Photo Credit: Asher Schwartz

(Written by Dr. Limor Samimian-Darash)

“We need to reunite the right-wing camp” is a saying that has been reiterated recently. But the general message of peace has clouded the substance: how did we reach this stage of “disunity”? The Right was actually united, until a party was established that divided the camp when it overwhelmingly opposed sitting in a government with Benjamin Netanyahu, and another party abandoned the camp after the elections, preferring the role of prime minister in a coalition with anti-Zionists to a united right-wing camp.


Are these calls for unity about reaccepting New Hope and Yamina into the right-wing camp? Or are they directed at supporters of these parties, who only now are beginning to regret their actions? Right-wing unity is important, but it can only happen once the latter understand that those who left the camp passed the point of no return. Right-wing unity will only be possible when there is an understanding that there can be no revival when parts of the camp are ready to reject the votes of their colleagues and to allow members of the opposing camp to decide who their leader will be. And finally, right-wing unity will only be possible when the cries from the right-wing camp towards anti-democratic injustices will be at least as strong as those connected to the damage to their estate.

Last week Yifat Erlich wrote in this newspaper that it’s possible to be angry at those who established a government with Ra’am, and at the same time “to be angry at the Likud that repeatedly failed to appoint a leader that would win in the elections and unite the camp.” In this way, a nearly symmetric picture is presented between the ideological crossing of the lines by Yamina and New Hope, which led to the fall of right-wing rule, and the democratic choice of Likud members to elect Netanyahu. Moreover, here the anti-democratic persecution of Netanyahu (as the head of the right-wing camp) isn’t what’s frustrating, but precisely the right’s insistence on re-electing him.

In another interview, Haggai Segal explained that this government is not the “end of the world.” And elsewhere he also supported “moving” Netanyahu (to the presidency) for the sake of another candidate who could form a coalition. Daniella Weiss added that “an alternative is needed” to the existing government, without acknowledging Netanyahu, who stands at the head of the largest right-wing party, as such.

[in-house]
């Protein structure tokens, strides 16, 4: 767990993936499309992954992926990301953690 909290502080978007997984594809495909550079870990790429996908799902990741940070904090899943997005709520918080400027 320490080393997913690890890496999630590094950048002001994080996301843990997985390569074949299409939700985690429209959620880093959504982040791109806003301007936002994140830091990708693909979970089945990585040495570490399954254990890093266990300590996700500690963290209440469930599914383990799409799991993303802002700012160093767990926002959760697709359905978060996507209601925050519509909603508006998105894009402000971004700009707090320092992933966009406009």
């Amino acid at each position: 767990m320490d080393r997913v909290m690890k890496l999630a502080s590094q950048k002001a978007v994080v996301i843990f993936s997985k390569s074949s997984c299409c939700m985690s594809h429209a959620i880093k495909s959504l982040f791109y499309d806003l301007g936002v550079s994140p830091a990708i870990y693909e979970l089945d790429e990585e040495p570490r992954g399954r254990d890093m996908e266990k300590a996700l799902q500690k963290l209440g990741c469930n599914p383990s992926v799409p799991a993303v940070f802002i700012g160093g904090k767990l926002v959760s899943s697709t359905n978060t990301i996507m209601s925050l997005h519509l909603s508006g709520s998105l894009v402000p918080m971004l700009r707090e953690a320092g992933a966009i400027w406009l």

These quotes aren’t important in and of themselves, but the collective spirit that blows from them and is reflected within them still reflects a fundamental error. The persecution of Netanyahu is not personal. The 315 unfounded clauses could have been attached to an indictment of any other right-wing prime minister. The fight is over the cause. And the cause is no less than the continued existence of a Jewish and Democratic Israel.

For years a certain elite has tried to reduce the Jewish character of the state. Whether it was the issue of conversion or immigration or the Palestinian question – all of these were advanced by this elite in a framework of values that was presented as even more important for its members – the value of democratic governance. But when the yearned-for change wasn’t achieved, and when the people didn’t agree to its message, they came to an understanding that it’s possible to narrow the democratic space and to slowly transfer public decisions into the hands of unelected officials.

“The moving” of Netanyahu is part of this same struggle against the common people. If you will it, first it will be less democratic, and afterwards less Jewish. When the entire Right understands the connection between the personal and the collective, between the democratic struggle and the Jewish one, not only will the union happen spontaneously, but  its ideological path will be secured.

(Written by Dr. Limor Samimian-Darash, senior lecturer at the Federmann School of Public Policy and Government at the Hebrew University of Jerusalem)

{Reposted from the IsraelHayom site}


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